The last few days happened the way they should. Love walked with me, in the form of Craig, and in the form of everyone. In the form of Glacier being in me, while I’m finally within those boundaries. Though, I always was.

It snowed on the first day of our trip out, and after enough walking in the elements it got to that, “hmmmmm, I hope we’re alright” place. Craig was a trooper, high-spirited and tolerant. I thought it was appropriate that he got to see what this trail holds. Which is an edge. A place where you wonder. A place where it’s up to you to make decisions and find a balance of not underestimating them, but not losing your faith in yourself. A place where I never dreamed I’d spend so much time alone, and now I wonder when I get to go back.

Craig being a champ in the snow at 50 Mountain

Craig at 50 Mountain

After a shivery evening walk, we pitched our tent and made dinner. It was warm in the cold. Warm because of him, warm because of how I’ve learned to survive, warm because it always is. I don’t mean to seem over-charmed, but I can’t help it. I look around at all of us when we’re shivering and I think about how lucky we are to feel these things.

The next day was dryer, and it took us no time to make it to Goat Haunt. We had lunch by the shore and I tried to suppress the fear. Tried to understand why my body was hesitating to move past that point. The last 4 miles of Glacier where the biggest thing on my mind. I had hiked every bit of trail in the park, barring the last 4 of the CDT. A perfectly ridiculous thing to do. Me, in a nut shell. Then combining that with it being the end of the trail this summer, which felt more like the end of 3 trails, which felt more like the focus of my life for the last 4 years. It’s too much. Too big of a moment. I didn’t know how to handle it. I sort of still don’t.

Craig was there. Grateful to share it all and chomping at the bit to get there with me, for me. We stashed our stuff at Goat Haunt and ran for it! Which was perfect. Don’t think about it, just do it! There was the boundary trail junction first. Which meant my last step on new-to-me Glacier trail. I stopped to acknowledge it, thought about 14-year-old me, gazing at Bowman Lake and realizing that something was changed forever. I thought about 27-year-old me, sitting on the log last summer wondering what I would feel if I should be so lucky as to walk here from Mexico on some September day in 2015. I thought about the .9 miles to go. Wonder if two things that big should ever be that close together, and a third big thing hugging me close to his chest. I’m surprised I didn’t burst into flames.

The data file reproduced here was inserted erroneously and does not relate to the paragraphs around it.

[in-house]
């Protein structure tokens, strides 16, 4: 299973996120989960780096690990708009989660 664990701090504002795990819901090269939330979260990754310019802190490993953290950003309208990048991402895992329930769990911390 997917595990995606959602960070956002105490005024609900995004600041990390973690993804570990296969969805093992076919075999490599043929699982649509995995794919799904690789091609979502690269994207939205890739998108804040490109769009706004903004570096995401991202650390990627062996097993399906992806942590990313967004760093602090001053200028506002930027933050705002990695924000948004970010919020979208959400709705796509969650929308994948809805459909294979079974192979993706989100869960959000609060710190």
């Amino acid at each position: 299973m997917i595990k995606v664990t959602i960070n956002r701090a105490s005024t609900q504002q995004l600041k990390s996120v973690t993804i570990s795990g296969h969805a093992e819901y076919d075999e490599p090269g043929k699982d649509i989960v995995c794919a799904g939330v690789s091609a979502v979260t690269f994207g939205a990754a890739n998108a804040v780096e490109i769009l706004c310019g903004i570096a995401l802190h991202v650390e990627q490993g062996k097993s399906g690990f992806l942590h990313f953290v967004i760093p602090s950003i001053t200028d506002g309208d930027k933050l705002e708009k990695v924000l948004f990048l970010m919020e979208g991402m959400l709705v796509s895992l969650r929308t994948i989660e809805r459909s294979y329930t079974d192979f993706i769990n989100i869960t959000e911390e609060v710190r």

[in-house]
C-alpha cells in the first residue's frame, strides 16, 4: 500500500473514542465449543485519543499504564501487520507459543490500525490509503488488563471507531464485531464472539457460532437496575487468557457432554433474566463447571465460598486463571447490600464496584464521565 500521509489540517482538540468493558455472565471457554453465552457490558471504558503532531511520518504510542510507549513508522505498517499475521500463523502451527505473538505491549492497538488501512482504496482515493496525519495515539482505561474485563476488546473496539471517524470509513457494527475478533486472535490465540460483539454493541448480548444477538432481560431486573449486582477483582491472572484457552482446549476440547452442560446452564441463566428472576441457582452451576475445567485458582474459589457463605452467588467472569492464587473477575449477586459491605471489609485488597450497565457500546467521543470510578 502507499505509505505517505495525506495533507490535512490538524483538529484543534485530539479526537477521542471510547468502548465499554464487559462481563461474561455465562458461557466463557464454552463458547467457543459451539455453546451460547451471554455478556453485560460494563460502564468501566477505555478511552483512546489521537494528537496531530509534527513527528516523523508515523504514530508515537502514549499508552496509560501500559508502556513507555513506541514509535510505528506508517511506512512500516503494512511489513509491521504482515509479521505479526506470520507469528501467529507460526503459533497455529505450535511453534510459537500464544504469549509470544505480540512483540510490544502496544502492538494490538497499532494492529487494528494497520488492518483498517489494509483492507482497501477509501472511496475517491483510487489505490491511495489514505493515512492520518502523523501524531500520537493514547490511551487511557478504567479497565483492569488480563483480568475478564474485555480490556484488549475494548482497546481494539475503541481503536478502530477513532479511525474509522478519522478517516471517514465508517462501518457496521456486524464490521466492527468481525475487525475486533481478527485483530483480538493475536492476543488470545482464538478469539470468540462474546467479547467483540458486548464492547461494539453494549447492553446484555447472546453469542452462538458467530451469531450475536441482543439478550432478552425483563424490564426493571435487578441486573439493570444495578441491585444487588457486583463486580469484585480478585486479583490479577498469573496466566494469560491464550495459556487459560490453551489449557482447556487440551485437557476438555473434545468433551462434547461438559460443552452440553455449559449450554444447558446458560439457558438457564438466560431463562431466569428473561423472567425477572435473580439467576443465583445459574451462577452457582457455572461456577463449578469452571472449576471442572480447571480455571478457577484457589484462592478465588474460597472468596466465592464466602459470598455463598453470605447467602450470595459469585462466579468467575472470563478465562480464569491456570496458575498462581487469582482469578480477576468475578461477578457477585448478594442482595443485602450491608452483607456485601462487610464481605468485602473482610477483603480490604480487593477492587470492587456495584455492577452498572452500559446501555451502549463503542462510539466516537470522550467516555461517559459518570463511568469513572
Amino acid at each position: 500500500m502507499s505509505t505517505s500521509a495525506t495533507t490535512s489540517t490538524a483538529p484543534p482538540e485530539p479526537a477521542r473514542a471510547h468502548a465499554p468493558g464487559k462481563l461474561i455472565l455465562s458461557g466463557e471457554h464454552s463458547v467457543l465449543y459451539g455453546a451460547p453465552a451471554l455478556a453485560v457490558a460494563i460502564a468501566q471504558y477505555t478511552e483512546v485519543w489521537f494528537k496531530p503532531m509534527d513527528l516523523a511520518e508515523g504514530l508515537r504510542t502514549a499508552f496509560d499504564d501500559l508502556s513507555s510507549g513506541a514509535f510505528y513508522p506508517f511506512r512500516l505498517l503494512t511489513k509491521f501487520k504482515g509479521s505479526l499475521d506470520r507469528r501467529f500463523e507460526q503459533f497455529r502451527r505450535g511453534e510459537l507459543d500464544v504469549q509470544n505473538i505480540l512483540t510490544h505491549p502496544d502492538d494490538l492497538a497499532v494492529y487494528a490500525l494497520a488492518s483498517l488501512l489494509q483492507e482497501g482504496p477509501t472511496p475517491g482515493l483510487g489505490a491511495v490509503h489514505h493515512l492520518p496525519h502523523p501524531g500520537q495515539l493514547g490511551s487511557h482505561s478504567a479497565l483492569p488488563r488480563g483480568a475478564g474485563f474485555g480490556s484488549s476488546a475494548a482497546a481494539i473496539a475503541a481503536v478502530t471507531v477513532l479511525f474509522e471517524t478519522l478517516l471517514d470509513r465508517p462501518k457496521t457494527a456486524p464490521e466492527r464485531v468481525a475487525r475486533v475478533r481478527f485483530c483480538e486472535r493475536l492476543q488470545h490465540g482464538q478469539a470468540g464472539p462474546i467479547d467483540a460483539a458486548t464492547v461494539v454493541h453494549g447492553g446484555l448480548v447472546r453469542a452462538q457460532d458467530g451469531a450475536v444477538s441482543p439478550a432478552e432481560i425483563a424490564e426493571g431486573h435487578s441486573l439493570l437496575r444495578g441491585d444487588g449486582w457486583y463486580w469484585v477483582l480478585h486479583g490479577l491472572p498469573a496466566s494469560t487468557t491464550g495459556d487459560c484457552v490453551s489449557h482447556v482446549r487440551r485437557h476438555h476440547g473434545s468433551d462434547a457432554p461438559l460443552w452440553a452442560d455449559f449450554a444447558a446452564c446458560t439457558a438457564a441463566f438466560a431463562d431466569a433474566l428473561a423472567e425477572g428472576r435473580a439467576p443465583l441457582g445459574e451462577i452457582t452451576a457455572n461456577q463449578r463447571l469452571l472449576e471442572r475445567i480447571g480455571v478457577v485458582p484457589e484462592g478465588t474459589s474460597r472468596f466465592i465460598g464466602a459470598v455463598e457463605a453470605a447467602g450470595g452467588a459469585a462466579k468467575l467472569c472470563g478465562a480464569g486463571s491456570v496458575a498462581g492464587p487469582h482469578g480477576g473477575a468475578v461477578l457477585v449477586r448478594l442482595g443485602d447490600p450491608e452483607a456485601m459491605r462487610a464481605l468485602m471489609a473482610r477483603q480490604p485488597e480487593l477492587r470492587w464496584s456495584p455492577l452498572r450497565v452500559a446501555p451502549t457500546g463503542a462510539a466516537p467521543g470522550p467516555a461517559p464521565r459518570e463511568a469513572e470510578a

We ran on. Had a moment with a raging stream, and soon enough, there it was! The border-line. That ominous clearing in the trees. My stomach turned and shoulders tightened and I reacted as though I had seen a ghost. We ran on, anyway. Just around the bend, I saw the terminus. I sprinted for it.

Then I just stood there. Looked around and took it in. It was hard to pick out anything. I mean, here you are, here it is. How is any reaction going to do it justice. We hung out there for a while. We sat next to each other with our backs against the spire, holding hands and looking south. I looked with all of me. Heard myself telling those epic peaks that I did it, but I still don’t understand. They said, “Yes.”  That’s what adventure has taught me.


The illusion of trying to understand things has always been my downfall.  “You can’t lose what was never yours. You can’t win, cause it’s not a game. You don’t get to go around closing doors, because my darling, we’re the same.”

So I had a good cry, on Craig’s shoulder, and thought of it as all of ours. Because it is.


And…..that’s the end, but I don’t suppose I believe in endings anymore.

Thank you. For the love, always.


6 thoughts on “Boundary

  1. Shayla;
    What a treat is has been to read your posts. I’ve enjoyed following you on this adventure and on the AT. Congratulations on the successful completion of the trail and, well, just on being you. Sounds like you’re having a great time out there. Many more happy trails to you, Kiddo.


  2. Thank you for writing, Shayla! You made me cry…
    Can you send us the links to your previous blogs? I have a friend readying for the PCT next summer and she could use your inspiration and wisdom that you express so well in words…


  3. Shayla,
    Met you at the restaurant where you work in Whitefish on around September 10th. We were a group of about 6, I think. My wife and I are from Gig Harbor, WA; and were in Whitefish for my niece’s 50th BD party. You told us that the PCT was the easiest of the three trails! We were impressed beyond words that you had hiked all three, and were standing at our table as our waitress barely days since you finished! You gave me your website, which I finally got around to logging into. Read quite a few entries and am impressed by your humility and your indomitable spirit. Way to go, by the way on completing the CDT. Anyway, didn’t want you to think I blew off your kindness in providing the website. I’m sure over the next few days/weeks I will get to vicariously enjoy your amazing experience. What the heck was the name of that restaurant? Blessings to you, Shayla Paradeis! You are an amazing person!
    Paul and Becky Hildebrand


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